The first instalment, covering golden age of Hollywood horror, is pretty decent, but the second part, dealing with Hammer and ‘60s gothic horror in general, is bloody wonderful.
Initially I was irked by the fact that, like all current TV documentaries it seems, the whole thing has to be framed as some kind of ‘personal journey’ on the part of the presenter rather than just being a straight history. Thankfully though, Gatiss comes across as a genuine and knowledgeable fan, and manages to communicate the ineffable appeal of these films extremely well, I thought. And more to the point, I was happy to find myself agreeing with just about everything he said, and was overjoyed that he picked out so many of my personal favourites (“Plague of the Zombies”! “Black Sunday”! “Blood on Satan’s Claw”!) for special attention.
There’re also some great new interviews with Roger Corman, Jimmy Sangster, Barbara Steele(!) and Piers Haggard, a beautiful tribute to Peter Cushing, and… well, in short, I’d like to shake Mr. Gatiss by the hand and buy him a pint for making about as good a one hour TV documentary on this subject as could possibly be hoped for.
The concluding episode, covering ‘70s American horror, screens some time next week, and I’m looking forward to it.
For those of you in the rest of the world -- um, sorry, I don't think the BBC streaming stuff works abroad. Maybe somebody might Youtube it at some point...?
Thursday, 21 October 2010
Some winters they drop like flies, etc. I’d only just finished writing another obituary earlier today when I learned (via Found Objects) of the death of one of my favourite actors, Graham Crowden.
When I say “favourite actors”, I mean, to my knowledge I only ever saw him in four films, and he plays the same character in two of them, but he certainly made an impression.
He was superb as the History master in Lindsay Anderson’s “If...”, he brought a memorable dose of character to the potentially dull role of Dr. Smiles in “The Final Programme”, but he will above all be remembered (by us weirdos anyway) for Dr. Millar, a minor character in Anderson’s “O Lucky Man” who went on to assume awe-inspiring mad scientist gravitas in 1982’s misunderstood masterpiece “Britannia Hospital”.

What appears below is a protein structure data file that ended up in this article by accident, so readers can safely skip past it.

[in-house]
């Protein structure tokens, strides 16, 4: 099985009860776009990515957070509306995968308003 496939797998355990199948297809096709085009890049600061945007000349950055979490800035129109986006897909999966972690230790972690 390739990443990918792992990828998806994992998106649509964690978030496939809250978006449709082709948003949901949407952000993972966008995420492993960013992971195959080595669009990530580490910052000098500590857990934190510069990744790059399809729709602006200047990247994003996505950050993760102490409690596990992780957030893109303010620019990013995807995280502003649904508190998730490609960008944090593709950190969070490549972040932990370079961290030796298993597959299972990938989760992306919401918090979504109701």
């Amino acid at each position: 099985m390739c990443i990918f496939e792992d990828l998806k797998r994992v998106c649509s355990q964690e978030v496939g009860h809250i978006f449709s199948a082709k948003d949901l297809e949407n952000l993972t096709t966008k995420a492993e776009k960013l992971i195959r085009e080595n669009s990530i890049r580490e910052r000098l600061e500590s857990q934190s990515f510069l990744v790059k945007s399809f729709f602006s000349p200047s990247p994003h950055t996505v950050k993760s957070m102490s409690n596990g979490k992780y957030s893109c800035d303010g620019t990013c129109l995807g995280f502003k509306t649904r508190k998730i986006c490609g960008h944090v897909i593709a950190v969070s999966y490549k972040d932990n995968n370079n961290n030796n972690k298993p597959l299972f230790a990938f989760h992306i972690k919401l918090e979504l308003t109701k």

It’s been a while since I watched “Britannia Hospital”, so I don’t recall the exact dialogue, but the moment when Crowden single-handedly halts a chaotic pitch battle between rioting demonstrators, police, hospital workers and an embattled royal entourage, swinging open a set of double doors, raising his arms like a priest and bellowing something like, “LITTLE MEN, LITTLE MEN, DO YOU WISH TO SEE THE FUTURE..??” , will forever live in my memory.
Dr. Millar’s (and by extension, Lindsay Anderson’s) closing address to the world a few minutes later is viewable on Youtube. I’d advise anyone who has yet to see “Britannia Hospital” to watch the whole film first rather than spoiling the ending for themselves, but for those who still wish to click 'play' below, the following six minutes offer a fine testament to Graham Crowden’s talents;
According to Crowden’s wikipedia page, he; “…was offered the role of the Fourth Doctor in Doctor Who in 1974, when Jon Pertwee left the role, but turned it down, informing producer Barry Letts that he was not prepared to commit himself to the series for three years. The role ultimately went to Tom Baker. He did, however, appear in The Horns of Nimon (1979) as a villain opposite Baker.”
So there ya go. Needless to say, I think he would have made a brilliant Doctor.
Sunday, 17 October 2010
Perfect for setting some pre-Halloween atmosphere, here’s “Witchcraft ‘70” aka “The Satanists”, a predominantly UK-set mondo outing cobbled together by one Luigi Scattini.
I’m not usually much of a fan of mondo movies, but at least some sections of this one are an absolute gas, full of freaky visuals, echo-chambered Italian pop-psych music, endless footage of fuzzy, red-tinted naked cavorting, and an English narrator’s script that’s completely out to lunch.
Guest appearances by ubiquitous British witchsploitation kingpin Alex Sanders, some supposed Brazilian Macumba practitioners, and a guy who projects the memories of the dead onto polaroid film. Things go off the boil a bit in the second half with a lot of boring mediums, Hare Krishnas, some miscellaneous hippies (well, uh, they kinda *like* the occult, I guess..) and a section on cryogenics (me neither). But as long as the narrator keeps givin’ it some, it’s still fun for all the family.
Part one is here:
Sunday, 10 October 2010
I’m certainly no expert on the strange and complex world of Japanese popular cinema in the ‘60s and ‘70s. What little information I do have is pieced together largely from reviews on other websites, DVD liner notes and the like, probably the same ones you’ve read, so I probably can’t offer much in the way of new insight here. One thing I do know about Japanese popular cinema in the ‘60s and ‘70s though is that I love it. So if you’re prepared to let me wing this one on enthusiasm alone, we’ll get on fine.